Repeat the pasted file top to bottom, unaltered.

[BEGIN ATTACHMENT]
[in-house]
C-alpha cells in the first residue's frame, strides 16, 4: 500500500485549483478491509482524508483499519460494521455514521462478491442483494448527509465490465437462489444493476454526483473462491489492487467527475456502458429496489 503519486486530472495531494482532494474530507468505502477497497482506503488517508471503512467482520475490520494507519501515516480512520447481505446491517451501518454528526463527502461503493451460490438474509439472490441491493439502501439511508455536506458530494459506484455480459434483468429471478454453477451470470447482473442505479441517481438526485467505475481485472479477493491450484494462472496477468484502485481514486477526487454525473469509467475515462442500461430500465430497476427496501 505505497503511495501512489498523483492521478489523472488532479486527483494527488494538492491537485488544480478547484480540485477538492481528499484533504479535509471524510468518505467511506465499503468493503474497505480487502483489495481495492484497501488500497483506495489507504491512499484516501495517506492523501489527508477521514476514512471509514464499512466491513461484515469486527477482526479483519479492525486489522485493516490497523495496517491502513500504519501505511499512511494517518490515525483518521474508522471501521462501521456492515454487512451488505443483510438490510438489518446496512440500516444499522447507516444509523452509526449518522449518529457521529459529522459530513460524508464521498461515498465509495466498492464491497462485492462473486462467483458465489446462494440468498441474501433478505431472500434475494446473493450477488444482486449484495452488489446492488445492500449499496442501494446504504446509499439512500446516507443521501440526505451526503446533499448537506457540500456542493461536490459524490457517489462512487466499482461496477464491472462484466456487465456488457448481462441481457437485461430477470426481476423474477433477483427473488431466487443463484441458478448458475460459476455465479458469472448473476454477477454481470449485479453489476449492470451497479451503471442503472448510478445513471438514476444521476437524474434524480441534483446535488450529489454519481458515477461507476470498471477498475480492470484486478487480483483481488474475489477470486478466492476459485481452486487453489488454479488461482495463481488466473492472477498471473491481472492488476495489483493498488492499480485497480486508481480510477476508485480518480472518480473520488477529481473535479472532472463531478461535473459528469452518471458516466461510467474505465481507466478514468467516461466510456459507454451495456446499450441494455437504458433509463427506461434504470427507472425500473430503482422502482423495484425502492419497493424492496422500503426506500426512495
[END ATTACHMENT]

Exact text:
[in-house]
C-alpha cells in the first residue's frame, strides 16, 4: 500500500485549483478491509482524508483499519460494521455514521462478491442483494448527509465490465437462489444493476454526483473462491489492487467527475456502458429496489 503519486486530472495531494482532494474530507468505502477497497482506503488517508471503512467482520475490520494507519501515516480512520447481505446491517451501518454528526463527502461503493451460490438474509439472490441491493439502501439511508455536506458530494459506484455480459434483468429471478454453477451470470447482473442505479441517481438526485467505475481485472479477493491450484494462472496477468484502485481514486477526487454525473469509467475515462442500461430500465430497476427496501 505505497503511495501512489498523483492521478489523472488532479486527483494527488494538492491537485488544480478547484480540485477538492481528499484533504479535509471524510468518505467511506465499503468493503474497505480487502483489495481495492484497501488500497483506495489507504491512499484516501495517506492523501489527508477521514476514512471509514464499512466491513461484515469486527477482526479483519479492525486489522485493516490497523495496517491502513500504519501505511499512511494517518490515525483518521474508522471501521462501521456492515454487512451488505443483510438490510438489518446496512440500516444499522447507516444509523452509526449518522449518529457521529459529522459530513460524508464521498461515498465509495466498492464491497462485492462473486462467483458465489446462494440468498441474501433478505431472500434475494446473493450477488444482486449484495452488489446492488445492500449499496442501494446504504446509499439512500446516507443521501440526505451526503446533499448537506457540500456542493461536490459524490457517489462512487466499482461496477464491472462484466456487465456488457448481462441481457437485461430477470426481476423474477433477483427473488431466487443463484441458478448458475460459476455465479458469472448473476454477477454481470449485479453489476449492470451497479451503471442503472448510478445513471438514476444521476437524474434524480441534483446535488450529489454519481458515477461507476470498471477498475480492470484486478487480483483481488474475489477470486478466492476459485481452486487453489488454479488461482495463481488466473492472477498471473491481472492488476495489483493498488492499480485497480486508481480510477476508485480518480472518480473520488477529481473535479472532472463531478461535473459528469452518471458516466461510467474505465481507466478514468467516461466510456459507454451495456446499450441494455437504458433509463427506461434504470427507472425500473430503482422502482423495484425502492419497493424492496422500503426506500426512495